In 2013, the OPP dealt with 78 deaths from distracted driving crashes compared to 57 deaths in impaired driving crashes and 44 deaths in speed-related crashes.
People in Ontario know it is illegal to text or hold a phone to their ear while driving. However, many do not take the law seriously. We have all seen countless drivers looking at or talking into cellphones in flagrant violation of the law. The fine for distracted driving is set to increase from $155 to $280 starting on March 18. Time will tell whether the stiffer fine will modify driver behaviour.
If you cause a crash because of distracted driving the $280 fine may be the least of your worries. If you seriously injure someone you will become a defendant in a lawsuit. In our legal system, if your negligence causes an injury to another person you are obliged to compensate the injured person for all of his or her economic losses.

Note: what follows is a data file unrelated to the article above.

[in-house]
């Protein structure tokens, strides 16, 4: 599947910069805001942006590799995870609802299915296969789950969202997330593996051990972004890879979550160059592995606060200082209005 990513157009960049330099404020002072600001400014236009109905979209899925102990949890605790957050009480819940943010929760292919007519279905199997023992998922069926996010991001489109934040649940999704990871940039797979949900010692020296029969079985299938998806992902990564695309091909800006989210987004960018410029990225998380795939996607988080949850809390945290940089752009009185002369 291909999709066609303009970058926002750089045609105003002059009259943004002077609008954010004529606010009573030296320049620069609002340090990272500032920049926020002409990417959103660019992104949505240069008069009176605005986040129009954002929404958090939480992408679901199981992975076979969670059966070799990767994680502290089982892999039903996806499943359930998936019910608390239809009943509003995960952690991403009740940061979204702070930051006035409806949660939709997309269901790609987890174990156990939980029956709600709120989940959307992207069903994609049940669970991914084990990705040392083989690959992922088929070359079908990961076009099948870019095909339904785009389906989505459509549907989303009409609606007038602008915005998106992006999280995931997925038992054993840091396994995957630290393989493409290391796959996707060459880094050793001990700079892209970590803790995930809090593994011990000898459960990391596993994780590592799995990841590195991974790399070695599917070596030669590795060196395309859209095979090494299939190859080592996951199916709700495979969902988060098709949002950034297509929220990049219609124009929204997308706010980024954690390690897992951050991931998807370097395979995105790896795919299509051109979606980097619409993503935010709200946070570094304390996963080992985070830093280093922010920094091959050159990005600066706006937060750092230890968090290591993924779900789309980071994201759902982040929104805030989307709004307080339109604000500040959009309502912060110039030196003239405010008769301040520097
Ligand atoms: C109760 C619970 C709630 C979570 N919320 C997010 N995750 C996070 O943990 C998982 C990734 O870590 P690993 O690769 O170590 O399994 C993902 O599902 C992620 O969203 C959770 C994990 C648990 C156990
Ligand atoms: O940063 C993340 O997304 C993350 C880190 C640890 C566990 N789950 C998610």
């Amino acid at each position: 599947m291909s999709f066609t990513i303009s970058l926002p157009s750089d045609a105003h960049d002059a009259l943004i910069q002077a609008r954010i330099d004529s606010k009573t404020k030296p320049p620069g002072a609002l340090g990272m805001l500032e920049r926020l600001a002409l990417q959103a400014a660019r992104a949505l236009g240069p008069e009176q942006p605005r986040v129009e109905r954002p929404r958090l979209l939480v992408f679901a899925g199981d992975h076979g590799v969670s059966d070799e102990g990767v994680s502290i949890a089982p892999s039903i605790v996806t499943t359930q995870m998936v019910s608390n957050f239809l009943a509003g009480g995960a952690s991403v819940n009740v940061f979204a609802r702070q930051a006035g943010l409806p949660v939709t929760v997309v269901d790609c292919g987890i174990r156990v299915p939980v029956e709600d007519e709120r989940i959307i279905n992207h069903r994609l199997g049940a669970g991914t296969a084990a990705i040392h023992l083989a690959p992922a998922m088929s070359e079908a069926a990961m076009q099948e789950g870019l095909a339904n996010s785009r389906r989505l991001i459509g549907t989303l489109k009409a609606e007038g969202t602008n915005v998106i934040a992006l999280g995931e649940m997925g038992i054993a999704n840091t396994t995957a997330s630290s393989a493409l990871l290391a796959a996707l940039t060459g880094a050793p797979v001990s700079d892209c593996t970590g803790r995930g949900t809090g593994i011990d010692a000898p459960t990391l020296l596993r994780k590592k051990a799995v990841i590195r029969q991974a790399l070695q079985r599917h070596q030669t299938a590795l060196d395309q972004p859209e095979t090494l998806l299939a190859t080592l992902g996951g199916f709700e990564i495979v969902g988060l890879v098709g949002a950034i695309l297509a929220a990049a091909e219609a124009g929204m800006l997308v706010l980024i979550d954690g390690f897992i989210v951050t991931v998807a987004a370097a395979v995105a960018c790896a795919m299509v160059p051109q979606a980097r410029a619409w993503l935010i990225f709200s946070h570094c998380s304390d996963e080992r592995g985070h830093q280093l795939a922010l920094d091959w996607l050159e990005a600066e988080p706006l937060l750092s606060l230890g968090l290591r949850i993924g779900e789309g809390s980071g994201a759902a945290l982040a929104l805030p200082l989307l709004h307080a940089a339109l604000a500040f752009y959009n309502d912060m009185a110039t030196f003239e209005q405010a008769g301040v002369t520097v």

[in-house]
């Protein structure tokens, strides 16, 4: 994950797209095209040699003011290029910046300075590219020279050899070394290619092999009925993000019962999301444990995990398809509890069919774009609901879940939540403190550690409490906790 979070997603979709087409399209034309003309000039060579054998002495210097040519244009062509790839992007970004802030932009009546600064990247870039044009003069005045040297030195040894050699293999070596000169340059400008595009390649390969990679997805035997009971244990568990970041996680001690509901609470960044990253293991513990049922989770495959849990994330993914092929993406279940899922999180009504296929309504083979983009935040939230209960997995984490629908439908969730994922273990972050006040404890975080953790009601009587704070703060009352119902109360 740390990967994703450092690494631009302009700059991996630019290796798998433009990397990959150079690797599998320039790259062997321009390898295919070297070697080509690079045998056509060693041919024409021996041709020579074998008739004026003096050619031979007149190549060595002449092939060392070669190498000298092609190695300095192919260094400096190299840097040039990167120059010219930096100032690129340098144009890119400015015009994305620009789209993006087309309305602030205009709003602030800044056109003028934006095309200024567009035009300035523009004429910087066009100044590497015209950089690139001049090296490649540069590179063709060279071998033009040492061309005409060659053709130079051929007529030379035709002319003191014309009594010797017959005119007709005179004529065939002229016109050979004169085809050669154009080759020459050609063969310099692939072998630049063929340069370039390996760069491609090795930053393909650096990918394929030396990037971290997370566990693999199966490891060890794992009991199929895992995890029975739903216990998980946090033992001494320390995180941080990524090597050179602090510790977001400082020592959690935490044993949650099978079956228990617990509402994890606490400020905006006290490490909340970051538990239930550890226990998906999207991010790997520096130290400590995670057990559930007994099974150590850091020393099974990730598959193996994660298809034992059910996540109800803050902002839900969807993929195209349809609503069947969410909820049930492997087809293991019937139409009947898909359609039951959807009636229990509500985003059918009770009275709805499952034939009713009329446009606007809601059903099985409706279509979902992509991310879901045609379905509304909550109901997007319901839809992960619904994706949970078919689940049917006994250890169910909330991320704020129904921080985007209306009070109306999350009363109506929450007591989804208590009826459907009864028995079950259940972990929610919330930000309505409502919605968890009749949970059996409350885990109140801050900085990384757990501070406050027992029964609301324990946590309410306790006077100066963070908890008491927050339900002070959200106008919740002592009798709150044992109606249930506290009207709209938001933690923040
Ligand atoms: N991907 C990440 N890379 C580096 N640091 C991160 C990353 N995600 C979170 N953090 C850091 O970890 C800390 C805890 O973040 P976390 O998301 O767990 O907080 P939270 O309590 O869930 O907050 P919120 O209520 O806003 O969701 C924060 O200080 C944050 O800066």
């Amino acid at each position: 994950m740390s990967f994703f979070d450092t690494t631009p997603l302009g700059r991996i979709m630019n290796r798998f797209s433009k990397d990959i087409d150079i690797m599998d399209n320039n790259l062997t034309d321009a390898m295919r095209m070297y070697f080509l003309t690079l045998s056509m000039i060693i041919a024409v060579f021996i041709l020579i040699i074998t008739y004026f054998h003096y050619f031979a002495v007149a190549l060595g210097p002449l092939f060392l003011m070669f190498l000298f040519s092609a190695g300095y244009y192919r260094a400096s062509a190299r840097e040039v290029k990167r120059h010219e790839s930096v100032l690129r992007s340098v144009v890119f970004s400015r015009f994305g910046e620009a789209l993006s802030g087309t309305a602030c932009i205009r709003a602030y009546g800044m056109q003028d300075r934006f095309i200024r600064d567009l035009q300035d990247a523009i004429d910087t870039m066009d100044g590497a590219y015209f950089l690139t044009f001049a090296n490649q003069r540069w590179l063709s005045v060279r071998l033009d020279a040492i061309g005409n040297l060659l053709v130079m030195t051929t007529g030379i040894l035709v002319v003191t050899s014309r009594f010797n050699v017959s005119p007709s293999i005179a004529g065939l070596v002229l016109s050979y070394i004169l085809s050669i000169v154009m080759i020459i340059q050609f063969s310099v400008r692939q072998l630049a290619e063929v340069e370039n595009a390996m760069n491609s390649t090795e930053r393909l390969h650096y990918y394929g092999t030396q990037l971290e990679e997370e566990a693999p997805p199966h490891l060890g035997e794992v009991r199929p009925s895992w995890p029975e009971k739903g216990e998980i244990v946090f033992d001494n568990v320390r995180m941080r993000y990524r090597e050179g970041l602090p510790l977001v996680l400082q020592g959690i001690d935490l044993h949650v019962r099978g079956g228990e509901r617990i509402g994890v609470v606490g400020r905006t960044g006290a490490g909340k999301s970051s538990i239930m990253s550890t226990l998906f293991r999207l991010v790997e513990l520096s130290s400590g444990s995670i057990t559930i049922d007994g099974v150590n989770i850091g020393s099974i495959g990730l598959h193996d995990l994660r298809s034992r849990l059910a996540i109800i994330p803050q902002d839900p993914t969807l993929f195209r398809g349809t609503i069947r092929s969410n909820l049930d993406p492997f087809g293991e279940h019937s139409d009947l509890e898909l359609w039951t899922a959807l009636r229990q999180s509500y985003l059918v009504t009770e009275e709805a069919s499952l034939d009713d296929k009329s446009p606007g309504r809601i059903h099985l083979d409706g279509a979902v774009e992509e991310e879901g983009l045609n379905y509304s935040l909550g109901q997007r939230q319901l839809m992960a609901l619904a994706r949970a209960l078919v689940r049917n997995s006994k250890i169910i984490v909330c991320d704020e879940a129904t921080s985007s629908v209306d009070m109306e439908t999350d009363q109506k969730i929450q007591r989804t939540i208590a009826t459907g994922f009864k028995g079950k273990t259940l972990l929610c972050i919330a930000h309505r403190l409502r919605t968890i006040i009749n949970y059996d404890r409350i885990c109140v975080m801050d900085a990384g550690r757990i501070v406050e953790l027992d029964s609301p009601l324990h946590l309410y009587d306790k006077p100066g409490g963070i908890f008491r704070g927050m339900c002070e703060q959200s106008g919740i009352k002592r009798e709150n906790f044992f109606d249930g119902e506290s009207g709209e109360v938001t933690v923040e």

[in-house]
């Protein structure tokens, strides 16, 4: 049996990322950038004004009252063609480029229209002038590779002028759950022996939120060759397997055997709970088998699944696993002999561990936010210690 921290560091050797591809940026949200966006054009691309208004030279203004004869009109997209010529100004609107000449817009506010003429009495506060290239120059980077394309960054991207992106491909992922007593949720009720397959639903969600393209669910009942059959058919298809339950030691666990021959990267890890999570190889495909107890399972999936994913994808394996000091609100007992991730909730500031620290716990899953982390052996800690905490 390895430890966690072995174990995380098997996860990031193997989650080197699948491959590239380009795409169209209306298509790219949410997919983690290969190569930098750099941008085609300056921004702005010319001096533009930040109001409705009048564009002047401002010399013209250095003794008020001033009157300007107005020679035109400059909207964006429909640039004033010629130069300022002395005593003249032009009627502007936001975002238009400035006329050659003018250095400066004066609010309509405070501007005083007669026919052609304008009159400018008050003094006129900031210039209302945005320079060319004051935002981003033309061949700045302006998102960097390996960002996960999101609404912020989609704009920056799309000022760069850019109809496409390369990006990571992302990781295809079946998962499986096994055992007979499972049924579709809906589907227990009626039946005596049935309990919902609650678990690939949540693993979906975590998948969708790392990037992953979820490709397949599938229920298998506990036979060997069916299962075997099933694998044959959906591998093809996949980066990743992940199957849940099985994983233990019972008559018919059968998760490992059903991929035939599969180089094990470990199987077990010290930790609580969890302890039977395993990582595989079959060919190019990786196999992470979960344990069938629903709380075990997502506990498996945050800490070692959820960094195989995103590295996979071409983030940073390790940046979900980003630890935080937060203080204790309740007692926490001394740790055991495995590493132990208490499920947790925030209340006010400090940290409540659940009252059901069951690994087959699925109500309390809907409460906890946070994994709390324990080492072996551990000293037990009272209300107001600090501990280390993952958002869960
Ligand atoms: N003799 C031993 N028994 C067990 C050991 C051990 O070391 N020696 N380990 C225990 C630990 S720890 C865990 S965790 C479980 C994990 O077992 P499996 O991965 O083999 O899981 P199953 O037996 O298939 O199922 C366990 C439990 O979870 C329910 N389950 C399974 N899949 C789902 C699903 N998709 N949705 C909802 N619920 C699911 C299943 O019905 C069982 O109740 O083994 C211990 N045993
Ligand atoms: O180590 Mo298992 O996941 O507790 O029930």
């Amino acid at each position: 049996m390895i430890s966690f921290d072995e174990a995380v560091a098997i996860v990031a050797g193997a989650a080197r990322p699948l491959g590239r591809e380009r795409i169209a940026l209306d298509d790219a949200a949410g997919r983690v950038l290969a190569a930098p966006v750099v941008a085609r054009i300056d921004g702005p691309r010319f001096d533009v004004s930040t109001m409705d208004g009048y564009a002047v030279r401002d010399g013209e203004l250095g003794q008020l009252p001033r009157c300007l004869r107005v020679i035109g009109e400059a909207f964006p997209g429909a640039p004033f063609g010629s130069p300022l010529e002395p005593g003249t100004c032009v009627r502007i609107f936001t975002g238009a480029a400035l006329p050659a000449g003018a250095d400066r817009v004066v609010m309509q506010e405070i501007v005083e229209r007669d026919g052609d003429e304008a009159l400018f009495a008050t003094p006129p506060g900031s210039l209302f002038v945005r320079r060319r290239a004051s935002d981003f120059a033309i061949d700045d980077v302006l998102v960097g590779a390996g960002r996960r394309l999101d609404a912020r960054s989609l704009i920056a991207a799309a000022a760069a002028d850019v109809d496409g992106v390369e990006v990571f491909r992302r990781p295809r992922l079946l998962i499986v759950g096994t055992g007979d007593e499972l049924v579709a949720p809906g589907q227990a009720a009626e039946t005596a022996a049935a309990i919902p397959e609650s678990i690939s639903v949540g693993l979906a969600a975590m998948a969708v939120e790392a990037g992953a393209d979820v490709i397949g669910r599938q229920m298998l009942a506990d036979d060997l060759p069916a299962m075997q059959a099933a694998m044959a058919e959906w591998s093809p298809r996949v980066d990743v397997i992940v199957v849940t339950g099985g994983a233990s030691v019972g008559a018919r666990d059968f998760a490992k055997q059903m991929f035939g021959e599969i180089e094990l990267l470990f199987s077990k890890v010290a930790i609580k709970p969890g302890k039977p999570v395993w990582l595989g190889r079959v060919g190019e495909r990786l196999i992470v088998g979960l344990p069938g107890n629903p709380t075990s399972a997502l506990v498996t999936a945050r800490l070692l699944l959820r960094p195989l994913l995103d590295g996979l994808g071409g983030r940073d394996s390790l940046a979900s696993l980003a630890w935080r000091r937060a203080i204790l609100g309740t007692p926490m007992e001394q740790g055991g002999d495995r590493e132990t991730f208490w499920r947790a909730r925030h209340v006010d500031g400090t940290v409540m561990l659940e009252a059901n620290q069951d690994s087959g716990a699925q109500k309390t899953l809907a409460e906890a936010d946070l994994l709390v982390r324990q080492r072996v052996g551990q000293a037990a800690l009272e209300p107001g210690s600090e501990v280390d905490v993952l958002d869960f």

For serious injuries the economic losses can be very substantial. If you are texting, checking Facebook or talking into a phone held to your ear while driving and you are in a car crash you will almost certainly be found to be negligent. While your insurance company may pay the full claim against you, your insurance rates will go up. You will also have to live with the guilt that your decision to send a text seriously injured another person.
It is safer just to turn the phone off while driving that way there is no temptation by the sound of a text or the seductive blinking red light on the phone that is very hard to ignore.
About the Authors
Troy Lehman joined Oatley Vigmond in 2006 and became a partner in 2010. As a personal injury lawyer, his greatest satisfaction comes from helping people through to the other side of a difficult time in their lives. “We’re here to help and relieve stress,” Troy says. “When I walk into a first meeting with a client, people are often scared and anxious. And for me, the best thing that can happen at the end of the meeting is that they say, ‘I feel so much better.’